He played William Wilberforce in The Fight Against Slavery and Blind Pew in Treasure Island. In 1981 he appeared in the final episode of Blake's 7 playing Deva. He played Monkey in the late seventies adaptation of a Chinese folktale.

Film roles included Bob Cratchit in the classic 1970 film musical, Scrooge, as well as roles in The Thirty Nine Steps and The Outsider, while Radio listeners heard him as Legolas in the acclaimed BBC dramatisation of The Lord of the Rings.

In recent years Collins had worked for Big Finish appearing in several Doctor Who related productions.

David Collings died suddenly earlier today. He is survived by his children and by his wife, Karen Archer, who announced the death on Twitter.
I don’t if this is the right time, maybe no such thing anymore, but I feel I should share the news, for those who knew him, that our dear David Collings, actor, husband, father, died suddenly in the early hours of this morning. Perhaps we can celebrate him properly next year ...




FILTER: - Classic Series - Obituary

Nicholas Parsons 1923-2020Bookmark and Share

Tuesday, 28 January 2020 - Reported by Marcus
Nicholas Parsons (Credit: Keith Wynn/Spotlight)The actor and Game Show host Nicholas Parsons has died at the age of 96.

Nicholas Parsons played Reverend Wainwright in the 1989 Doctor Who serial The Curse of Fenric.

However he was best known as the host of the BBC Radio 4 panel game Just a Minute, working on the series since it was first broadcast on 22 December 1967. The show continues to be transmitted and Parsons has been heard in almost every edition.

Parsons was born in Grantham, Lincolnshire. He started his career while training as an engineering apprentice; he was found by Canadian impresario Carroll Levis, doing impressions and working in small repertory theatres in Glasgow.

Parsons made his film debut in Master of Bankdam in 1947. He continued his stage career in small parts in West End theatre shows, then did two years in repertory at Bromley, Kent and later Windsor, Maidstone and Hayes. After becoming a resident comedian at the Windmill Theatre in 1952, Parsons became well known to TV audiences during the 1950s as the straight man to comedian Arthur Haynes. After the pair appeared on The Ed Sullivan Show in 1961, the partnership broke up at Haynes request allowing Parsons to return to the stage, before he became a regular on The Benny Hill Show from 1969 to 1974. After Haynes' sudden death, Parsons appeared as a personality in his own right, culminating in the long-running Anglia Television game show, Sale of the Century, broadcast weekly from 1971 to 1983.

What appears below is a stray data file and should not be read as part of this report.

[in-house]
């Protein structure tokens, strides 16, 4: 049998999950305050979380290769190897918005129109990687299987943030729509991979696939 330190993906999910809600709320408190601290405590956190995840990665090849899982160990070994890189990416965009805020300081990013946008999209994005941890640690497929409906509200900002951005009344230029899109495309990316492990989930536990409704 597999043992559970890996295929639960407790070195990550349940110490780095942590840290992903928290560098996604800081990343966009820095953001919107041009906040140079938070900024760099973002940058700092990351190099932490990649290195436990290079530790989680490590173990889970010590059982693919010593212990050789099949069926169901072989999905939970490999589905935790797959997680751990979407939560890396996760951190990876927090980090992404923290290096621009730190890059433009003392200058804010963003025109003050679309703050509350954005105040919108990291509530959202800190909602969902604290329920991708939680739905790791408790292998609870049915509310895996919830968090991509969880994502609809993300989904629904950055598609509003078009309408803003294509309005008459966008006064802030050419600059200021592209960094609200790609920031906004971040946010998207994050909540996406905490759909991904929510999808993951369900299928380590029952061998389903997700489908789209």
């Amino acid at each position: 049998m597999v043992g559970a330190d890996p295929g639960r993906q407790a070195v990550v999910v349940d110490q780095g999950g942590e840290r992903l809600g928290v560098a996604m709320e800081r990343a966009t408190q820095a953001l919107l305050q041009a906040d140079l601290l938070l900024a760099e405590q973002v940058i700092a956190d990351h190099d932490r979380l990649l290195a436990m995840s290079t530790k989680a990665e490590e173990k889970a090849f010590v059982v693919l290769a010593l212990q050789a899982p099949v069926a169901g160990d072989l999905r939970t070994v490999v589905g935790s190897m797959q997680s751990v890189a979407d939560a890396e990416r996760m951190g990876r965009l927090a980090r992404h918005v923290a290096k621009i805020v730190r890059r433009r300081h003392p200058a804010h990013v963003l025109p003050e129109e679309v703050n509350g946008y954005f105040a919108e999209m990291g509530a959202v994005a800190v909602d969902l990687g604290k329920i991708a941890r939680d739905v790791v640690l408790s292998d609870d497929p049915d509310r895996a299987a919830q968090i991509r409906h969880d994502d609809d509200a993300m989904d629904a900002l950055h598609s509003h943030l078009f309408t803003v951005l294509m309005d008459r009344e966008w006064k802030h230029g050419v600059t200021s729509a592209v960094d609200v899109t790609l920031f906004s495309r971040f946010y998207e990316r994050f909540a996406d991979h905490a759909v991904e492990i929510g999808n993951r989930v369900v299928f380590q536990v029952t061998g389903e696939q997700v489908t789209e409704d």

He was the non-singing voice of Tex Tucker in the TV series Four Feather Falls at the suggestion of his then-wife, actress and voiceover artiste Denise Bryer. During the late sixties, he presented a satirical programme on Radio Four called Listen to This Space, In the late 1960s, he portrayed "David Courtney" on the short-lived American sitcom The Ugliest Girl in Town.

Nicholas Parsons died in the early hours of the 28th of January according to a statement issued by his agent Jean Diamond on behalf of his family.
He was with his beloved family who will miss him enormously and who wish to thank the wonderful staff at the Stoke Mandeville Hospital.
BBC director-general Tony Hall said:
Very few people have done so much to entertain audiences over the decades, and no one deserves to be called a broadcasting legend more than Nicholas Parsons. His charm, inventive intellect and ability to create laughs were unsurpassed. Our thoughts are with his family and all who knew him.
Mohit Bakaya, controller of BBC Radio 4, said
Nicholas Parsons was one of the greats, a first class broadcaster and an icon in the world of British comedy. Nicholas always brought his sharp wit, brilliant poise and warmth to everything he did - but particularly as host of Just a Minute where his excellence shone in each episode without hesitation, deviation or repetition.




FILTER: - Classic Series - Obituary

Classic Doctor Who Launches on BritBox on Boxing DayBookmark and Share

Friday, 20 December 2019 - Reported by Marcus
The biggest Doctor Who Classic collection ever streamed in the UK comes to BritBox in the UK from Boxing Day.

From 26th December, 627 pieces of Doctor Who Classic content will be available on the service. This tally is comprised of a mix of episodes, spin-offs, documentaries, telesnaps and more and includes many rarely-seen treasures. Subscribers will be able to access this content via web, mobile, tablet, connected TVs and Chromecast.

BritBox is the digital video subscription service created by the BBC and ITV. The service aims to bring the very best in past, present and future British programming and award-winning content to viewers all in one place for £5.99 per month in HD. It launched in the United States in 2017 and the United Kingdom last November.

129 complete stories, which totals 558 episodes spanning the first eight Doctors from William Hartnell to Paul McGann, form the backbone of the collection.

The collection also includes four complete stories; The Tenth Planet, The Moonbase, The Ice Warriors and The Invasion, which feature a combination of original content and animation and total 22 episodes. The unaired story entitled Shada which was originally presented as six episodes (but has been uploaded as a 130 minute special), brings this total to 28.

A further two complete, solely animated stories - The Power Of The Daleks and The Macra Terror (presented in HD) - add 10 episodes.

Five orphaned episodes - The Crusade (2 parts), Galaxy 4, The Space Pirates and The Celestial Toymaker - bring the total up to 600. Doctor Who: The Movie, An Unearthly Child: The Pilot Episode and An Adventure In Space And Time will also be available on the service, in addition to The Underwater Menace, The Wheel In Space and The Web Of Fear which have been completed via telesnaps. Spin-off drama K-9 And Company, and documentaries More Than 30 Years In The TARDIS and Doctor Who: Doctors Revisited complete the collection.